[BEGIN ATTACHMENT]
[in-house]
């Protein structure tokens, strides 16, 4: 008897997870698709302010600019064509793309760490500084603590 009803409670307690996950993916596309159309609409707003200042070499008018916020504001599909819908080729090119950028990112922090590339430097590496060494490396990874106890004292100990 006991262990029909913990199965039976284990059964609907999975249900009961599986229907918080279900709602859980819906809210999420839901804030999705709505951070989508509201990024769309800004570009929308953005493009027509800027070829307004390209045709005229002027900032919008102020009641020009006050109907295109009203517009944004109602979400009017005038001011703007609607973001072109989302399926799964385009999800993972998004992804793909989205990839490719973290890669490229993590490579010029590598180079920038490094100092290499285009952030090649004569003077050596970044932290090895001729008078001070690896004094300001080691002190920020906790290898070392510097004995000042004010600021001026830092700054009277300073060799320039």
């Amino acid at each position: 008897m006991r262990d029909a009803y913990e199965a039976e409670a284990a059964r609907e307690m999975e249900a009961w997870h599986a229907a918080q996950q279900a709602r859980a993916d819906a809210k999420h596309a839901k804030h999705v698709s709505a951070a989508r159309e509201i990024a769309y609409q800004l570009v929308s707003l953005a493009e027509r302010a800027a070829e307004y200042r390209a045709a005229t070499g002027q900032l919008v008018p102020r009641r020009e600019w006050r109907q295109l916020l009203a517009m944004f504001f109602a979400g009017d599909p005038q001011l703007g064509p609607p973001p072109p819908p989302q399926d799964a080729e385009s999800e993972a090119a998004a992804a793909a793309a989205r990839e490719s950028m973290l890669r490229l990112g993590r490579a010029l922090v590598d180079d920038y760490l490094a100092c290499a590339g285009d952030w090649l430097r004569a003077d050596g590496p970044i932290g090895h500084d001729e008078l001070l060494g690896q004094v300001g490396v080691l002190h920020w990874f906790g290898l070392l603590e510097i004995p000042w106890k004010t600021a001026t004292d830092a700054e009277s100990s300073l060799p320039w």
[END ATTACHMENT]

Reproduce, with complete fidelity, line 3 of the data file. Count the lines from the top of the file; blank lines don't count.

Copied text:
């Amino acid at each position: 008897m006991r262990d029909a009803y913990e199965a039976e409670a284990a059964r609907e307690m999975e249900a009961w997870h599986a229907a918080q996950q279900a709602r859980a993916d819906a809210k999420h596309a839901k804030h999705v698709s709505a951070a989508r159309e509201i990024a769309y609409q800004l570009v929308s707003l953005a493009e027509r302010a800027a070829e307004y200042r390209a045709a005229t070499g002027q900032l919008v008018p102020r009641r020009e600019w006050r109907q295109l916020l009203a517009m944004f504001f109602a979400g009017d599909p005038q001011l703007g064509p609607p973001p072109p819908p989302q399926d799964a080729e385009s999800e993972a090119a998004a992804a793909a793309a989205r990839e490719s950028m973290l890669r490229l990112g993590r490579a010029l922090v590598d180079d920038y760490l490094a100092c290499a590339g285009d952030w090649l430097r004569a003077d050596g590496p970044i932290g090895h500084d001729e008078l001070l060494g690896q004094v300001g490396v080691l002190h920020w990874f906790g290898l070392l603590e510097i004995p000042w106890k004010t600021a001026t004292d830092a700054e009277s100990s300073l060799p320039w």